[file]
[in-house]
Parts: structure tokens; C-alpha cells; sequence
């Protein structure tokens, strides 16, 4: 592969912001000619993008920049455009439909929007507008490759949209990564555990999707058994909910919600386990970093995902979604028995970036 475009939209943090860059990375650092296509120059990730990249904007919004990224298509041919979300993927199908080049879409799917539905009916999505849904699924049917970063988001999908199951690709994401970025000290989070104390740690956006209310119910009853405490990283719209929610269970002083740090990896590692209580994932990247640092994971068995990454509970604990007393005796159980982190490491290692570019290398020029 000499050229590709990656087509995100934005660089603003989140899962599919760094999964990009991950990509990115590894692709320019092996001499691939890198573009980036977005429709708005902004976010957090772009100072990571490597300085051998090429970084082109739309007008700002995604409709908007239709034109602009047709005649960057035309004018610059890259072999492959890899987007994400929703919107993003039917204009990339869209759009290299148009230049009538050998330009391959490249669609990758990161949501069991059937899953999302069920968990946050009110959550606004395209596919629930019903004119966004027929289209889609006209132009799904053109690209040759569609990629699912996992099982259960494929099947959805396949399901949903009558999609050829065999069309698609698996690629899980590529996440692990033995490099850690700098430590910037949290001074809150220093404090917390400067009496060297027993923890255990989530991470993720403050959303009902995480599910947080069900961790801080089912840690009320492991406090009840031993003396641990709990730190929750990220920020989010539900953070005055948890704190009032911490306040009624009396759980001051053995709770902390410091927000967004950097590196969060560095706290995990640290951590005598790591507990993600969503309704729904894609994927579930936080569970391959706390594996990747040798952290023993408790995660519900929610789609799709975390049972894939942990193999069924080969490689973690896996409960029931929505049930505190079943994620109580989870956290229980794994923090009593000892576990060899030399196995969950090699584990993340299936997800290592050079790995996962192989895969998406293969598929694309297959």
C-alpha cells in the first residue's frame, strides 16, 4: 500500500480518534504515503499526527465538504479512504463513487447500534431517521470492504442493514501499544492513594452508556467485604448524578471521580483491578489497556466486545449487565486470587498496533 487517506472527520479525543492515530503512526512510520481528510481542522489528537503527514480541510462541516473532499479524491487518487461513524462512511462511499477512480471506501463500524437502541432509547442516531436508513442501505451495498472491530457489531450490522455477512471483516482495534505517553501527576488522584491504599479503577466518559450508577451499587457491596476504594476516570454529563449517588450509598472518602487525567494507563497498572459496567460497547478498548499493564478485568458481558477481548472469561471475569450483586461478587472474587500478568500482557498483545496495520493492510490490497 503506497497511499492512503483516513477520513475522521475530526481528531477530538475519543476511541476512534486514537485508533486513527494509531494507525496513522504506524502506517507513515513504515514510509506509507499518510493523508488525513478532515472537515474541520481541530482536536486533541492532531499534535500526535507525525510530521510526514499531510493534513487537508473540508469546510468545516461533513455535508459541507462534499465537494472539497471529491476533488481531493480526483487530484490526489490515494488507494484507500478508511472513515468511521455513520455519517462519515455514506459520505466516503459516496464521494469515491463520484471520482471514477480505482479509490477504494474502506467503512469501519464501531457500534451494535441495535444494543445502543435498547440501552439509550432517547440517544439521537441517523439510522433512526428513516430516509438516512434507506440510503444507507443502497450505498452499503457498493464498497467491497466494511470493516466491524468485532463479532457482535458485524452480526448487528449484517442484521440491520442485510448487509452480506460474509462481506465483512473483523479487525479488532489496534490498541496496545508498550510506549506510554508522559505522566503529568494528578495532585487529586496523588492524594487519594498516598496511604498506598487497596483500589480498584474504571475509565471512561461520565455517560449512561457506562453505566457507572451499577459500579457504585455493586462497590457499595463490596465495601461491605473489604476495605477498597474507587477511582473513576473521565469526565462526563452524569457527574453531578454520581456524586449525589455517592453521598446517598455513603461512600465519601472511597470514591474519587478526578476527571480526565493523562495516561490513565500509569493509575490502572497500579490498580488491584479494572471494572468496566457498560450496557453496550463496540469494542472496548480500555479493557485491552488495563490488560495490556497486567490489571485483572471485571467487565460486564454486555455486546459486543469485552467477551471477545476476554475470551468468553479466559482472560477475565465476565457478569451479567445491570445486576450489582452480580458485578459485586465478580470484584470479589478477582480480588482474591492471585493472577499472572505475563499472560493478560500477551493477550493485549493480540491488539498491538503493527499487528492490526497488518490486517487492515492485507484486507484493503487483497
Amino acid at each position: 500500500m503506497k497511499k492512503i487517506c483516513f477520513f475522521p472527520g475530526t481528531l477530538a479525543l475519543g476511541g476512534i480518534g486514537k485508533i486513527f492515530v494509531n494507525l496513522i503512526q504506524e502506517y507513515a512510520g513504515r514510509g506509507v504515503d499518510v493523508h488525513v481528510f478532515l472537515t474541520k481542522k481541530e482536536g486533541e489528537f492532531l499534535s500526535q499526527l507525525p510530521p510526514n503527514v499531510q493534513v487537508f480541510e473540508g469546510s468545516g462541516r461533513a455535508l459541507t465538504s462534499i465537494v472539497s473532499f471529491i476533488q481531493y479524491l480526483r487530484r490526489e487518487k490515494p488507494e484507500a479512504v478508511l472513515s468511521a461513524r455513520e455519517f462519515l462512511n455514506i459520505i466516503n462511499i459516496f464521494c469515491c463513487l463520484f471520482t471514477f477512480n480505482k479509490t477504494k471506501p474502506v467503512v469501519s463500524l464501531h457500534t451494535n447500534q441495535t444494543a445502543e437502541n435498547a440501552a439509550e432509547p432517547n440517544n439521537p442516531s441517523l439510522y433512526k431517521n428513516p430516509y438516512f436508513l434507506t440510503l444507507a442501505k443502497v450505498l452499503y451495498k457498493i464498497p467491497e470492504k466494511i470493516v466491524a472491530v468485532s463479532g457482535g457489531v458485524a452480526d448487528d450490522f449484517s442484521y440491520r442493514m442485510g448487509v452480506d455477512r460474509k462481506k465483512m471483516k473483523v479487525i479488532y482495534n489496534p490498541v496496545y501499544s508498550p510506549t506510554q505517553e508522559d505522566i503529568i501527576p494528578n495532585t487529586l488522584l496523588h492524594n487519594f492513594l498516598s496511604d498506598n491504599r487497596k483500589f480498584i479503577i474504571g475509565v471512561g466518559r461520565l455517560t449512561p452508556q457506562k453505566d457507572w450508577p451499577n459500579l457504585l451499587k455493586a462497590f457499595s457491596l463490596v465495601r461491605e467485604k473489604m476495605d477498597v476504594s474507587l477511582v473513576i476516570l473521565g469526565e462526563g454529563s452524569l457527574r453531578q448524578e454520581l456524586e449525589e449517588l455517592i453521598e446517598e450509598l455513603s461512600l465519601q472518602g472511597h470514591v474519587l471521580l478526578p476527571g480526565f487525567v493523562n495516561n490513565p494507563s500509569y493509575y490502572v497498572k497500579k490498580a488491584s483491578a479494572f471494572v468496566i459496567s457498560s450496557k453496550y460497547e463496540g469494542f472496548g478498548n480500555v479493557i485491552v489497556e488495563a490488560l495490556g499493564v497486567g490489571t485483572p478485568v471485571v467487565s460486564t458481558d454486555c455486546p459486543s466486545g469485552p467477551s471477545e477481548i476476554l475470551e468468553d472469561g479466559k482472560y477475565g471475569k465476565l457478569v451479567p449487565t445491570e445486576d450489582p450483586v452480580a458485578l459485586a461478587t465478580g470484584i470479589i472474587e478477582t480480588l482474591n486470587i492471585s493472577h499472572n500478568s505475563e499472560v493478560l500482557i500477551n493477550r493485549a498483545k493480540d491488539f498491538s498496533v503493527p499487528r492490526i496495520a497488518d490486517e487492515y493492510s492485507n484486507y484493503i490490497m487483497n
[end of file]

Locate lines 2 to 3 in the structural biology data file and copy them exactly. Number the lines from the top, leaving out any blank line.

Parts: structure tokens; C-alpha cells; sequence
């Protein structure tokens, strides 16, 4: 592969912001000619993008920049455009439909929007507008490759949209990564555990999707058994909910919600386990970093995902979604028995970036 475009939209943090860059990375650092296509120059990730990249904007919004990224298509041919979300993927199908080049879409799917539905009916999505849904699924049917970063988001999908199951690709994401970025000290989070104390740690956006209310119910009853405490990283719209929610269970002083740090990896590692209580994932990247640092994971068995990454509970604990007393005796159980982190490491290692570019290398020029 000499050229590709990656087509995100934005660089603003989140899962599919760094999964990009991950990509990115590894692709320019092996001499691939890198573009980036977005429709708005902004976010957090772009100072990571490597300085051998090429970084082109739309007008700002995604409709908007239709034109602009047709005649960057035309004018610059890259072999492959890899987007994400929703919107993003039917204009990339869209759009290299148009230049009538050998330009391959490249669609990758990161949501069991059937899953999302069920968990946050009110959550606004395209596919629930019903004119966004027929289209889609006209132009799904053109690209040759569609990629699912996992099982259960494929099947959805396949399901949903009558999609050829065999069309698609698996690629899980590529996440692990033995490099850690700098430590910037949290001074809150220093404090917390400067009496060297027993923890255990989530991470993720403050959303009902995480599910947080069900961790801080089912840690009320492991406090009840031993003396641990709990730190929750990220920020989010539900953070005055948890704190009032911490306040009624009396759980001051053995709770902390410091927000967004950097590196969060560095706290995990640290951590005598790591507990993600969503309704729904894609994927579930936080569970391959706390594996990747040798952290023993408790995660519900929610789609799709975390049972894939942990193999069924080969490689973690896996409960029931929505049930505190079943994620109580989870956290229980794994923090009593000892576990060899030399196995969950090699584990993340299936997800290592050079790995996962192989895969998406293969598929694309297959």